PAKISTAN: ACN releases emergency aid to flood victims

Flood victims in Sindh Province, southern Pakistan (© Aid to the Church in Need)
Flood victims in Sindh Province, southern Pakistan (© Aid to the Church in Need)

Thousands of families worst affected by the floods in Pakistan are to receive food parcels, shelter and medicine as part of an emergency aid package announced by a leading Catholic charity.

Aid to the Church in Need (ACN) today (Wednesday, 7th September) agreed two vital programmes for Sindh and Karachi in response to urgent appeals from Church leaders who warned of a health crisis sparked by people drinking contaminated water and the spread of malaria.

More than 5,000 families in Hyderabad diocese alone will receive ACN help totalling €200,000 (£172,000) including food parcels, mosquito nets and repellent.

Mobile health clinics will be set up as well as temporary shelters.

A further €30,000 (£25,000) will support people across Karachi and beyond, including hundreds of food packages, as well as hygiene kits and cooking utensils.

Details of ACN’s aid packages come after the charity pledged on Monday (5th September) to support flood victims. 

Saying that the floods had severely affected each parish across all 22 districts in Sindh, Bishop Samson Shukardin of Hyderabad told ACN: “Thousands of families are surrounded by flood water and thousands are sitting by the roadside with improper facilities.

“They have no food, no clean drinking water, no shelter, no latrines and no health facilities.”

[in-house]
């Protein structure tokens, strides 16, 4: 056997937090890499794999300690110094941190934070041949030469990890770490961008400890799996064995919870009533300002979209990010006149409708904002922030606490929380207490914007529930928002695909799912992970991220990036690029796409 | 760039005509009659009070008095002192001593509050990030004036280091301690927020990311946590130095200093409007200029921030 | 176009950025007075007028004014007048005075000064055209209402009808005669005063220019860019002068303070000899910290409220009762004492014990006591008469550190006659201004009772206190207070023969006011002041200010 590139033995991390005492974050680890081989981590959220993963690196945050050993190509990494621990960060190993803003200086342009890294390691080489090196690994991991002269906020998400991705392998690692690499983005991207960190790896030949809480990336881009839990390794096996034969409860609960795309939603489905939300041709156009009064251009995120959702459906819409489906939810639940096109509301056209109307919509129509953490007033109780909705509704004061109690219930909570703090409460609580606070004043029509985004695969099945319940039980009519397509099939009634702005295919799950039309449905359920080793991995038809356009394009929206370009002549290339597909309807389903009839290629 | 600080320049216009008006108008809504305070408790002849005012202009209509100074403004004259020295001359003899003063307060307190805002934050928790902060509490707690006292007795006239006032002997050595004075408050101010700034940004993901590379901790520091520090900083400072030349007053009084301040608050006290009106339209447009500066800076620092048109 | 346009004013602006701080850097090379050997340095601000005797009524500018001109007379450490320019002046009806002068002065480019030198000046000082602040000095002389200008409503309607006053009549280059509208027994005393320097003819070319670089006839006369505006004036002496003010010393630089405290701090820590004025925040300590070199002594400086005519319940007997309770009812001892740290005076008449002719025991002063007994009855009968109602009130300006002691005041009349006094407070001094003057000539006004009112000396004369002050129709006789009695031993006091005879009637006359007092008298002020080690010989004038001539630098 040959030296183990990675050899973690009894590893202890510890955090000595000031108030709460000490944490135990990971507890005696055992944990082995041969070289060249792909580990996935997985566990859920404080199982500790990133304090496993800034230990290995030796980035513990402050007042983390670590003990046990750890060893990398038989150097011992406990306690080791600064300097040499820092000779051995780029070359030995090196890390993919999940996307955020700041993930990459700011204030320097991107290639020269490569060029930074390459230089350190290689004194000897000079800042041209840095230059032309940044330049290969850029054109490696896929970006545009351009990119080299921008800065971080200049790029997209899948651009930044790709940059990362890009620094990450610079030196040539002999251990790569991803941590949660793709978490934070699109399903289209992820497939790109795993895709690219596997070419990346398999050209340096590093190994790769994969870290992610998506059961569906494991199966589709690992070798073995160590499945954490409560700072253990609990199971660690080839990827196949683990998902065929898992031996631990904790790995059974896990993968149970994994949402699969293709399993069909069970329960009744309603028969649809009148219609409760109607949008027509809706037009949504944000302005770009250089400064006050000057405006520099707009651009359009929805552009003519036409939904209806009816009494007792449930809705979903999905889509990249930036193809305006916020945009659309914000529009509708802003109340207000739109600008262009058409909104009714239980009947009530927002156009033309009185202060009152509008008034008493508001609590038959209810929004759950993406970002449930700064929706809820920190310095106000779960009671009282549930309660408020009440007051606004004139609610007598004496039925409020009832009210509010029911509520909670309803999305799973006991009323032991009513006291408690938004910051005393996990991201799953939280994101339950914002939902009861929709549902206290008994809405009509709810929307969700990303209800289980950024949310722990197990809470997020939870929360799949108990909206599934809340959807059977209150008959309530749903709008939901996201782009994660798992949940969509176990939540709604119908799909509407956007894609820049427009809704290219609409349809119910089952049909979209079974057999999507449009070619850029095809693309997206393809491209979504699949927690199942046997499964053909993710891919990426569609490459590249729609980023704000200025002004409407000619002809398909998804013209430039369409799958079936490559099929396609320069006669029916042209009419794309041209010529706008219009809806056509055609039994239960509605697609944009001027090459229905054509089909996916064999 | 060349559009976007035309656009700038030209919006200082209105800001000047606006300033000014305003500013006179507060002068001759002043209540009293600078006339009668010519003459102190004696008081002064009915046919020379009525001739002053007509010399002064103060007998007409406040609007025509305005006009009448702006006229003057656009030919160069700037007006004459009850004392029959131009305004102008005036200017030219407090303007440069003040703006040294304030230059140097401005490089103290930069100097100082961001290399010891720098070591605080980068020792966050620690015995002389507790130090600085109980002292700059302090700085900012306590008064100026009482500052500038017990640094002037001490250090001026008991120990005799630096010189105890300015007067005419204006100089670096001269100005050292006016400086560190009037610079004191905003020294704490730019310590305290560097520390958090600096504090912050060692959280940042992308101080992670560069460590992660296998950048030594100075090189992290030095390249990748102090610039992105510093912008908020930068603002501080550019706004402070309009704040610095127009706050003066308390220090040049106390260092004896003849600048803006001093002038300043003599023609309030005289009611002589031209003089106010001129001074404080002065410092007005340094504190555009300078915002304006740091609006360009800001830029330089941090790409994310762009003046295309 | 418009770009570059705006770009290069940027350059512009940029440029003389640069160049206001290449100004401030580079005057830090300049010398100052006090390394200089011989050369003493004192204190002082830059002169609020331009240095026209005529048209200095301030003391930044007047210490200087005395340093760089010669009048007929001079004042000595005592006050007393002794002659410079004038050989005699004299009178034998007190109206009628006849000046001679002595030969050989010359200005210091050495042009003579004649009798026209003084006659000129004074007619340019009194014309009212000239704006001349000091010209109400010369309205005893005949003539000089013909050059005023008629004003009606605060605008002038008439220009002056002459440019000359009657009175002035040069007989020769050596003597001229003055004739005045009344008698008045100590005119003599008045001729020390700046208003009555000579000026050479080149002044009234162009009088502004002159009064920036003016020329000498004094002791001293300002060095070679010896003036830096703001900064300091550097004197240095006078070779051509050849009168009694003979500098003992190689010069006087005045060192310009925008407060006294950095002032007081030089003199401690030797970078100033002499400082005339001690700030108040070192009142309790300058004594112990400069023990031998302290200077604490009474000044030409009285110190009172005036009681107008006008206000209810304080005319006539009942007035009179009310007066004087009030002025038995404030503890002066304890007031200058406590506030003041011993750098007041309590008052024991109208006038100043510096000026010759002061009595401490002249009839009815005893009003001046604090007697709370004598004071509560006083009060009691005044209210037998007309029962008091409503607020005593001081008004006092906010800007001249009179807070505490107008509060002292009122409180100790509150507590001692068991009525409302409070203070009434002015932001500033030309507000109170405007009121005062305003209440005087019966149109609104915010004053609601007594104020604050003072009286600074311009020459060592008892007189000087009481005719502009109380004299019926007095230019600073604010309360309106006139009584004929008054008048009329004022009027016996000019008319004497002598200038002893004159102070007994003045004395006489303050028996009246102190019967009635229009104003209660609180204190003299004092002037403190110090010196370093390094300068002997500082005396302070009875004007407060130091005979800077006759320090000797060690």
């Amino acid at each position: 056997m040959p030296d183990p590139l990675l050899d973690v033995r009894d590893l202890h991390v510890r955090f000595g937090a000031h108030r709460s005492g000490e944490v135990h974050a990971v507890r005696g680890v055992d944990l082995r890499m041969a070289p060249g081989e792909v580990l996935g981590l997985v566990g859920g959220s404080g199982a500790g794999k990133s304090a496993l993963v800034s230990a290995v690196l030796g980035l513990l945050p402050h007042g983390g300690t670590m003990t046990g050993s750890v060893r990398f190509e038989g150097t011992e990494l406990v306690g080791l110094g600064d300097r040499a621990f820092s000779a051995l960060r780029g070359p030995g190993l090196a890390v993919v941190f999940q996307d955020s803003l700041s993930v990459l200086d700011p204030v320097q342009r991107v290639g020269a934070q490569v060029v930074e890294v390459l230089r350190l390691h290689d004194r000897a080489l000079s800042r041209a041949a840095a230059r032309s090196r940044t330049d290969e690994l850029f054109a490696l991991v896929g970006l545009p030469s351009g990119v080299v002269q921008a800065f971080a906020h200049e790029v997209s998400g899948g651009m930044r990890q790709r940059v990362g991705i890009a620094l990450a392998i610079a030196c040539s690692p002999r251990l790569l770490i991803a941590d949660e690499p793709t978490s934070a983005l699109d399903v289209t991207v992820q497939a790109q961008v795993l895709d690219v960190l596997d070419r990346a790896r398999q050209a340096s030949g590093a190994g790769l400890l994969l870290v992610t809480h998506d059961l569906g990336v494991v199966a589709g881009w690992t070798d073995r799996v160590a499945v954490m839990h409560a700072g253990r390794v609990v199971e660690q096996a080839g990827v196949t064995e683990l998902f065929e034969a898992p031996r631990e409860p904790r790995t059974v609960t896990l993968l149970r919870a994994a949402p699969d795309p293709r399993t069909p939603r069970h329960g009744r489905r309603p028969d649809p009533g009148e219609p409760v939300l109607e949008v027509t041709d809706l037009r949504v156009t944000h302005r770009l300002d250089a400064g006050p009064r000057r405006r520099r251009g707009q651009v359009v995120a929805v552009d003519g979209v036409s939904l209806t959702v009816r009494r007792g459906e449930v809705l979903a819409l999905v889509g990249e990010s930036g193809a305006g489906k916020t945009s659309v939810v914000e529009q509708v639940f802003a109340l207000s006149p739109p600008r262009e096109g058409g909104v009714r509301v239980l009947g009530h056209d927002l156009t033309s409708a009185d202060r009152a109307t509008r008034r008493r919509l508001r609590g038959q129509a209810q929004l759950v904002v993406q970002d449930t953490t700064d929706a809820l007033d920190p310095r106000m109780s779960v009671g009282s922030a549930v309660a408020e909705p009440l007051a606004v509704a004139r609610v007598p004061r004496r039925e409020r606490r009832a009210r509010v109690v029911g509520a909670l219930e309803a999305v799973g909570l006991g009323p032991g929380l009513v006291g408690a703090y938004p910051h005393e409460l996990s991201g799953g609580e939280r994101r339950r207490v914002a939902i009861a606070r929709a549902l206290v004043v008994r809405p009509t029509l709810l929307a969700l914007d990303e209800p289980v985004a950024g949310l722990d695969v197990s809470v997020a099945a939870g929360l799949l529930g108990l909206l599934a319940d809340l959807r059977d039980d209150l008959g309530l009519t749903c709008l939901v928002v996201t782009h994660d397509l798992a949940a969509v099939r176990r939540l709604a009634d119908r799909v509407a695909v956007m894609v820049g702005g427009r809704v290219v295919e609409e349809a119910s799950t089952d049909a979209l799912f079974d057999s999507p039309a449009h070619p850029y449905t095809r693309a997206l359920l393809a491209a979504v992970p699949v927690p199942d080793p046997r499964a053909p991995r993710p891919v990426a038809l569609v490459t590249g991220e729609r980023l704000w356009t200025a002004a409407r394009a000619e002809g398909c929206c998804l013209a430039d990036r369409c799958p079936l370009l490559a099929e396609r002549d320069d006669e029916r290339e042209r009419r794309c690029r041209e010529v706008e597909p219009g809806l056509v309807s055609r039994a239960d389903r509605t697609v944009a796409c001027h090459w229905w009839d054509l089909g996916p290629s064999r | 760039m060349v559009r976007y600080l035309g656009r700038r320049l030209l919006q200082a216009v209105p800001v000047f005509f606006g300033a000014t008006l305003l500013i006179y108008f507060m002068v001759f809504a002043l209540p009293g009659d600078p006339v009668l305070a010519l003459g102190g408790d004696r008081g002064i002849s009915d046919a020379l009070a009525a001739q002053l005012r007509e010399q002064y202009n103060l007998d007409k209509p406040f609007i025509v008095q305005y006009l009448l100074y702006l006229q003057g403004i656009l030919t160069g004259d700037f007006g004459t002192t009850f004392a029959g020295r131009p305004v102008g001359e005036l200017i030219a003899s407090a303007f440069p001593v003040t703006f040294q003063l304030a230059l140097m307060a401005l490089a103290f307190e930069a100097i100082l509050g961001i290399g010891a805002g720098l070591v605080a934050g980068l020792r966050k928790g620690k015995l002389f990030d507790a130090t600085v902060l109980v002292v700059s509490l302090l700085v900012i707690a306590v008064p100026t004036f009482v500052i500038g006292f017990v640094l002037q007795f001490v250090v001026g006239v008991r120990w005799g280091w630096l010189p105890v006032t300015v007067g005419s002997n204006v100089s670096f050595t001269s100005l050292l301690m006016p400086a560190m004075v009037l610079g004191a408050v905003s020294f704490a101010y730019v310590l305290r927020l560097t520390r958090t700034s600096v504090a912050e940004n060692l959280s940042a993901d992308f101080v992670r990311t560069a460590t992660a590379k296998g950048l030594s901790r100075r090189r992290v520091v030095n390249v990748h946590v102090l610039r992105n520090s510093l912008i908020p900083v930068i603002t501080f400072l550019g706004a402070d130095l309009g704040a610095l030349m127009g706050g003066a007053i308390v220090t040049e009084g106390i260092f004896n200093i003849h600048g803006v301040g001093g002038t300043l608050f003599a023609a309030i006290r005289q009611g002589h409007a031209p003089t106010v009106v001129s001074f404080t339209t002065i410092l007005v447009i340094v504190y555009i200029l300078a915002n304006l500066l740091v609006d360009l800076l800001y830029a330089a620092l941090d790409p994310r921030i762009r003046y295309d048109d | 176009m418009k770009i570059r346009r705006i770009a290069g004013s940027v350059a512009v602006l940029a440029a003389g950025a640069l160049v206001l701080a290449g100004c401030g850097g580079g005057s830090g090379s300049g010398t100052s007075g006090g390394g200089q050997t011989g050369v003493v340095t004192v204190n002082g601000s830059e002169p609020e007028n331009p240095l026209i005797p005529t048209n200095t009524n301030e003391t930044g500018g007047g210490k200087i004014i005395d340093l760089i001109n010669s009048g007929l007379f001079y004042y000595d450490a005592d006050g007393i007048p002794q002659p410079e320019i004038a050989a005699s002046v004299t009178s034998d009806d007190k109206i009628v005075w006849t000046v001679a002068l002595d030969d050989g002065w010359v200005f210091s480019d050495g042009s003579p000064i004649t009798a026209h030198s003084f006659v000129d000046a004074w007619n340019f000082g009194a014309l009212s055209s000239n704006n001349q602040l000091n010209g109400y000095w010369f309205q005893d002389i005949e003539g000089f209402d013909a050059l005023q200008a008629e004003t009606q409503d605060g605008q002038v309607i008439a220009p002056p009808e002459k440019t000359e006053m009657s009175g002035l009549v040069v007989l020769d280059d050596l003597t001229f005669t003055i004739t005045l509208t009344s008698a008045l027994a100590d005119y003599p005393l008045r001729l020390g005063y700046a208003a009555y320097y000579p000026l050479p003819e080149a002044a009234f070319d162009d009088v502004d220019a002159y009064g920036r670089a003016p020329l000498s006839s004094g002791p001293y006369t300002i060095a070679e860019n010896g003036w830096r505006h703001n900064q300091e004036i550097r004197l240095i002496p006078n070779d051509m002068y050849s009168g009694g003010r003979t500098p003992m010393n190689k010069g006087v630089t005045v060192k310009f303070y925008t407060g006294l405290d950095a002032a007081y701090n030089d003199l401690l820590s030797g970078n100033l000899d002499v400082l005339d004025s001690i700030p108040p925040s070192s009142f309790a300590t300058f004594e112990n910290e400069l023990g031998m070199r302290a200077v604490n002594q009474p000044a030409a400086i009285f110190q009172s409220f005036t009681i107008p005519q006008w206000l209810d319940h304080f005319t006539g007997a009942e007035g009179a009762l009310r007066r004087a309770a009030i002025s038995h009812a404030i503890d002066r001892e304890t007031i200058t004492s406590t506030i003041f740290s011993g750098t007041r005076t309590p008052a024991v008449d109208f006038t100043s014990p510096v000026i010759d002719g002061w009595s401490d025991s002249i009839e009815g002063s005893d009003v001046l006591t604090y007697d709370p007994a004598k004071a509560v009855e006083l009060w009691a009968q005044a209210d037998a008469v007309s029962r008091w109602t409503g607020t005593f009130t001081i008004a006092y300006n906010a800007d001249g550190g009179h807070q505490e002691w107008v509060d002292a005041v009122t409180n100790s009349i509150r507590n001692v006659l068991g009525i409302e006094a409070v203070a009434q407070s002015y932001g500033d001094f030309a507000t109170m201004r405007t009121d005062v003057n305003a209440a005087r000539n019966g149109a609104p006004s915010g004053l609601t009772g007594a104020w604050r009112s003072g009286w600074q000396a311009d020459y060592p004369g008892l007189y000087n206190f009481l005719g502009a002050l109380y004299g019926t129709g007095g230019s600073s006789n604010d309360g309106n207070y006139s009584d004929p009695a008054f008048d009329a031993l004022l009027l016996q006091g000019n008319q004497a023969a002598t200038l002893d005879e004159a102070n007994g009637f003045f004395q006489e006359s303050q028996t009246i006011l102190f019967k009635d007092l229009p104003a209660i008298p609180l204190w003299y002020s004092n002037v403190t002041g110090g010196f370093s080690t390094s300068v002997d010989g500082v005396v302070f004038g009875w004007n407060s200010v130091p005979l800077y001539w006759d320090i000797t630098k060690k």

The bishop spoke of a “mosquito menace” with a surge in malaria and other skin diseases and warned of a health catastrophe caused by people drinking contaminated water.

He said: “Many of the families have taken refuge in local churches as their houses have been flooded with rainwater, but many of the churches are also flooded, which has caused damage to church buildings and community centres in the diocese.”

Warning of more rains and increased devastation, Archbishop Benny Travas of Karachi said: “People are living under open sky, their houses damaged, floods have cut roads, commodity supply chains are badly disturbed.”

More than 1,340 people have died, according to Pakistan’s National Disaster Management Agency. A reported 33 million are affected by the crisis.

Government climate change minister Sherry Rehman tweeted: “One-third of Pakistan is under water.”